McKay’s goal for each concert is to create a program that has an arc and trajectory to it, making an experience that feels organic in the way it unfolds.
It was a revelatory night at the Houston Grand Opera for the opening of Dame Ethel Smyth’s The Wreckers.
Radical visions—that’s what lead programmer, Jazmyne Moreno, says we should look for at this year’s Houston Cinema Arts Festival (Nov. 10-16).
For a decade, The Dallas Opera has periodically invaded the Cowboys’ home turf—literally.
Booth hopes that the program will continue to prove Houston’s cultural excellence to go along with the city’s reputation as a home to global business innovators.
In Kinetic’s collaborative model, each of the 16 musicians in the conductorless string ensemble brings his or her creative voice to the table, to the rehearsal space, and to the concert stage.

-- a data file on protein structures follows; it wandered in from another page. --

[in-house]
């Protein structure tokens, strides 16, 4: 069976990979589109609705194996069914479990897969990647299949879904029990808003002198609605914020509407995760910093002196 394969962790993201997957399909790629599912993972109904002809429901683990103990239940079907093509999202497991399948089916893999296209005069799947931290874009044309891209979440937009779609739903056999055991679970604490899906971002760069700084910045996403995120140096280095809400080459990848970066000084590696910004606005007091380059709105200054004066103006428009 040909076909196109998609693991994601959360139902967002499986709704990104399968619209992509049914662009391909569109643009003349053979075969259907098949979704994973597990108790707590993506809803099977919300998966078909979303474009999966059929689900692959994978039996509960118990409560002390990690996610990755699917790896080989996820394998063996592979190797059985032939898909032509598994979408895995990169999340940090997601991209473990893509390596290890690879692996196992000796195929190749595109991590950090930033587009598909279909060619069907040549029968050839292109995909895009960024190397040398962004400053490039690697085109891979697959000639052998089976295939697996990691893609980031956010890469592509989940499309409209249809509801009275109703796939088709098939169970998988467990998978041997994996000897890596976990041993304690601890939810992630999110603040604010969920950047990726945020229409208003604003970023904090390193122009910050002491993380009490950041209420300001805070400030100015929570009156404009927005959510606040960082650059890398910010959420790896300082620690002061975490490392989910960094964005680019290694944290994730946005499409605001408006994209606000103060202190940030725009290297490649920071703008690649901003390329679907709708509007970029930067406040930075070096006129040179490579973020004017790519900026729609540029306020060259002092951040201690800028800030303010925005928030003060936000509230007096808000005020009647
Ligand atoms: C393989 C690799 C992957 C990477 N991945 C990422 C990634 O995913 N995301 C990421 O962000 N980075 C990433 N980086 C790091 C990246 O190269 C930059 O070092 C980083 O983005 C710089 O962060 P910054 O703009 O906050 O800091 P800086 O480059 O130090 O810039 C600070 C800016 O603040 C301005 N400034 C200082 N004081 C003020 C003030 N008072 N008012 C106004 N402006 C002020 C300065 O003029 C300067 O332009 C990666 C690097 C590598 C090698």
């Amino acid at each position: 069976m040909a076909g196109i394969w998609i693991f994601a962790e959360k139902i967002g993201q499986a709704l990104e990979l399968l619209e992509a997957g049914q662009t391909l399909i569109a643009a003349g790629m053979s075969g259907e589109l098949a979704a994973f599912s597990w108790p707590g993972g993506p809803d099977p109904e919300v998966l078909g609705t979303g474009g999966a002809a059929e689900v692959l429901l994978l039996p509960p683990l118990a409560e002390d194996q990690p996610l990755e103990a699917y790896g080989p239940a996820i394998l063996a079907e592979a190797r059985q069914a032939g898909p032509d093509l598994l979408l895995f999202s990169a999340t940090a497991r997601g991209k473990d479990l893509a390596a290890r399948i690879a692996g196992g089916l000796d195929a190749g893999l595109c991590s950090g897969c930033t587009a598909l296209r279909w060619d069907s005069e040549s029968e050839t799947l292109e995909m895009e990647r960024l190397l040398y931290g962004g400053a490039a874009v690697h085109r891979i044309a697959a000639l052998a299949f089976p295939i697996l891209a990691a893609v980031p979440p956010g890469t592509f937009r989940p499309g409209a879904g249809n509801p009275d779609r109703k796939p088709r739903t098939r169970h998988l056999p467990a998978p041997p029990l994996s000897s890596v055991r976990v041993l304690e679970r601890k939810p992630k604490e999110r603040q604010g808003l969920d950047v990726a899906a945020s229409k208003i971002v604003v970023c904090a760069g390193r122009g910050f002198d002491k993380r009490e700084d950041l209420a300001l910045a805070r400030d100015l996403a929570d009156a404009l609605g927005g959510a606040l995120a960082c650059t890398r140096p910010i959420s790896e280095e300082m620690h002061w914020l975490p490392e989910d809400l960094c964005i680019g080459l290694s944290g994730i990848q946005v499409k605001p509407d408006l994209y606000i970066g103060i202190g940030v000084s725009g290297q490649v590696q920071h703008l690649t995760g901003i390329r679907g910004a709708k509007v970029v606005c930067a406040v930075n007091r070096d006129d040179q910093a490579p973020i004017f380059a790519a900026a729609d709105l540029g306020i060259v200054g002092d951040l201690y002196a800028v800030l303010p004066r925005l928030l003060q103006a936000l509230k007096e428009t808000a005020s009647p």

Nobody expected the Houston Chamber Choir’s season opener to tie in with the news of the world.
The Houston Symphony’s new music director, Juraj Valčuha, acknowledged that opening the season with a requiem may strike some as “a strange idea.” But Giuseppe Verdi’s Requiem is no ordinary setting of the mass for the dead.
When the Apollo Chamber Players made its debut, grand visions of the future had nothing to do with it. The quartet, violinist Matthew Detrick recalls, had one simple goal: “to do that first concert.”
When one of Houston’s most acclaimed poets, Deborah D.E.E.P Mouton, set out to interview the city’s most legendary dancer, Lauren Anderson, she didn’t have a fully-formed creative objective.
After a performance season filled with joyful starts, heart-breaking cancellations and casting understudies for the understudies when positive COVID tests rolled in, Texas theater companies have endured much real life drama to make the leap back to live performances.
Almost overnight, orchestral concerts went through a revolution.